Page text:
In People v. Boehm, 270 Cal.App.2d 13, 21, 75 Cal.Rptr. 590, 595, it was contended that ‘the court erred in refusing to allow inspection of ‘notes made by the district attorney’ relating to ‘notes, memoranda, or records pertaining to the interviews, dates (and) persons present between the district attorney's office’ and the (particular) immunized witness.' The court ruled that the desired information was covered by the work product privilege.

The above authorities make it clear that if an analysis of each witness' testimony had already been prepared by petitioner's attorney, it would have been absolutely privileged. The fact that under the court's order such analysis must be prepared specifically for submission to plaintiff does not justify a contrary result. The same attorney function is involved in both instances, and the writings in each case must necessarily reflect the attorney's impressions, conclusions and opinions.

We hold that the order entered compelling the petitioner to answer Interrogatory No. 9 is contrary to the clear legislative proscriptions against disclosure and discoverability of writings embodying an attorney's impressions, conclusions, opinions, research or theories ‘under any circumstances.’ Further, its enforcement would thwart the legislatively expressed policy ‘to preserve the rights of attorneys to prepare cases for trial with that degree of privacy necessary to encourage them to prepare their cases thoroughly and to investigate not only the favorable but the unfavorable aspects of such cases.’ (Code Civ.Proc., s 2016, subd. (g).) Such an order, whatever its momentary advantage, is not calculated to improve the adversary process.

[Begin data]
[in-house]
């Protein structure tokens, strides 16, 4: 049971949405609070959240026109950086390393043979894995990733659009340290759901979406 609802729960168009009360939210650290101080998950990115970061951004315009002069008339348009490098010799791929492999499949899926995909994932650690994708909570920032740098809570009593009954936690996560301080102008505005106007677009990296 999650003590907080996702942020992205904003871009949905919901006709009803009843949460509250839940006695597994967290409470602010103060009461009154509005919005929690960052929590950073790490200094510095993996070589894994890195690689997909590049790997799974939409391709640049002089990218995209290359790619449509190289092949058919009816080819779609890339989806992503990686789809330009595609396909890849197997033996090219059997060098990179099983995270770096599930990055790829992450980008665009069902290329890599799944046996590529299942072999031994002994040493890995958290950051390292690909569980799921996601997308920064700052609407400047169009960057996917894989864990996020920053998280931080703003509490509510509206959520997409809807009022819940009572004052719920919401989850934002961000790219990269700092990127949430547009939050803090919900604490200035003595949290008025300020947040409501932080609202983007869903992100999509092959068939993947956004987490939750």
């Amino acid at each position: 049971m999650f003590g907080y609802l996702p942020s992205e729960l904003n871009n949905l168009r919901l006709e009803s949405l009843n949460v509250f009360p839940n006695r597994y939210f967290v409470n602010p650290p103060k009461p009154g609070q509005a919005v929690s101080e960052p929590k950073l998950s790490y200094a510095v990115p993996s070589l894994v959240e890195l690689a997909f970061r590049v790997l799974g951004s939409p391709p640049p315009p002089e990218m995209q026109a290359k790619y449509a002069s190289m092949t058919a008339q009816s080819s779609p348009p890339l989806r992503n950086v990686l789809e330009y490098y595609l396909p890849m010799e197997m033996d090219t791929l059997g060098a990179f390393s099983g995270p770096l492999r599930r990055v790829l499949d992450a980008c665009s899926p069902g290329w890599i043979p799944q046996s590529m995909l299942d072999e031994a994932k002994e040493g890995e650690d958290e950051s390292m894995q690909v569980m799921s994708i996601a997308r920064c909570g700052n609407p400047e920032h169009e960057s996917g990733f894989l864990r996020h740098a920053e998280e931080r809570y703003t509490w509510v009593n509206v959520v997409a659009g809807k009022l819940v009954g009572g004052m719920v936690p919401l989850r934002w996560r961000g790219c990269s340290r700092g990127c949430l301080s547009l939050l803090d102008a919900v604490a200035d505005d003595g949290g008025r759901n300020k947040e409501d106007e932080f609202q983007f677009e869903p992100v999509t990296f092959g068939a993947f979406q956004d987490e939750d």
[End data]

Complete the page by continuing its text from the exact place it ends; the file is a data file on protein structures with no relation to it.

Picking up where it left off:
Let a peremptory writ of mandate issue as prayed.


1.  We treat this as a petition for a writ of mandate requiring respondent court to vacate its order.

2.  The exhibits reveal that there were at least two prior sets of interrogatories, including a set served in November 1973, containing an interrogatory answered by petitioner, which asked for the identity of all persons with knowledge of the relevant facts.

3.  While the work product ‘privilege’ asserted by petitioner herein may not fall within a strict technical definition of evidentiary privilege, it is generally grouped with privileges such as the attorney-client privilege. Furthermore, the rationale of the Sav-On court should be applicable to the case at bench because ‘(o)nce the information is divulged, the harm occasioned by its release can never be repaired . . ..’ (See American Mut. Liab. Ins. Co. v. Superior Court, 38 Cal.App.3d 579, 113 Cal.Rptr. 561, for a discussion of attorney-client and work product privileges and a thorough analysis of the various writs.)

4.  The issue here relates solely to nonexpert witnesses. Information re expert witnesses had been sought in other interrogatories which had been fully answered. Consequently, we are not here concerned with the related but different question posed by demands for discovery relating to experts.'Discovery of the identity of expert witnesses who are expected to testify at the trial, however, presents entirely different policy considerations. Since the opinions of expert witnesses actually constitute evidence in the case, disclosure of their identity as a prelude to effective trial preparation warrants adequate scope for pretrial discovery of who they are and of their qualifications.' (Fn. omitted.) (13 Grossman & Van Alstyne, California Discovery Practice, ‘Identity of Trial Witnesses,’ s 51, p. 157.)